James Morley, 13, suffered from breathlessness and lethargy and made repeated visits to doctors but despite carrying out tests, they could find nothing wrong.
It was only when James complained that he was seeing everything with a pink tint that his mum, Pamela, 47, booked an appointment with an optician in their home town of Sutton-in-Ashfield, Nottinghamshire.
There, optometrist Sunny Boyal found that James had a large haemorrhage and oedema (a build-up of fluid) on his left eye.
Pamela said: "As soon as I told the optician what James' symptoms were they said I must bring him down straight away."
James was immediately referred to King's Mill Hospital, in Mansfield, where the consultant confirmed the bleed and sent him to a paediatric ward.
There he was told he was suffering from a form of leukaemia and was admitted to the Queen's Medical Centre in Nottingham.
Pamela said: "As soon as that doctor said something was not right I was singing hallelujah - I knew all along that something wasn't right and it had been so stressful to be told over and over that he was fine.
"As a mother you instinctively know when your child has something seriously wrong with them.
"All his life James had been so hyperactive; he was bouncing off the walls most of the time so we were worried about him when he suddenly changed and was out of breath, tired and getting temperature spikes.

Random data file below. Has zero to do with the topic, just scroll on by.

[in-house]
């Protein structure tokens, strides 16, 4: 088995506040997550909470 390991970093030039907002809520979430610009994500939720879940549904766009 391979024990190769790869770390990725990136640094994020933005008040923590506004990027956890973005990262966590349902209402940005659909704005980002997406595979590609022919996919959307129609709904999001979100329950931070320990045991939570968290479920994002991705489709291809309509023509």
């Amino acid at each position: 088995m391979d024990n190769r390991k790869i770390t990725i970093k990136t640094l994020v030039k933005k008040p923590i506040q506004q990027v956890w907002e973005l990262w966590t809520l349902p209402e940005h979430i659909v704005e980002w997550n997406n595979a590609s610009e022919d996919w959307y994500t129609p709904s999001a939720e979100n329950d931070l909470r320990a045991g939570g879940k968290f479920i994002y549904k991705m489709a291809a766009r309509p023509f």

"I wasn't prepared to just accept the doctors' word that James was fine. And it's lucky that I did keep pushing for an answer - because the earlier you find the cancer the better the chance of survival."
James was eventually diagnosed with Philadelphia positive acute lymphoblastic leukaemia - a rare illness in children.
Pamela said: "When James got his diagnosis it was a huge shock for the family, but thanks to Sunny we were able to catch the leukaemia in the early stages so were stayed positive."
As part of James' two-year treatment, which included normal chemotherapy, he became the first child in the UK to trial the drug Dasatinib - which only became available for trial on children immediately after diagnosis.
Emma Astwood is the paediatric haematology consultant at Nottingham Children's Hospital.
She said: "Acute lymphoblastic leukaemia is the most common type of leukaemia, but Philadelphia positive only accounts for three to five per cent of child cases.
"It means the leukaemia is more difficult to treat than normal."
But after successful treatment James' mother, his father Martyn and younger sister Adele, seven, can look positively to the future.
Pamela said: "Things are going well and he is classed as in remission now. He could relapse but we are carrying on with his treatment. It will be five years before he can be classed as in full remission.
"Our experience really has opened my eyes to how important it is to make sure your children see an optician regularly - I didn't realise the kinds of conditions that they can pick up.
"It's not an exaggeration to say that Sunny saved my sons life. He's a proper hero."
James and his family have been supported by the charity when You Wish Upon a Star, which aims to grant the wishes and special VIP treats to children suffering from life threatening illnesses.
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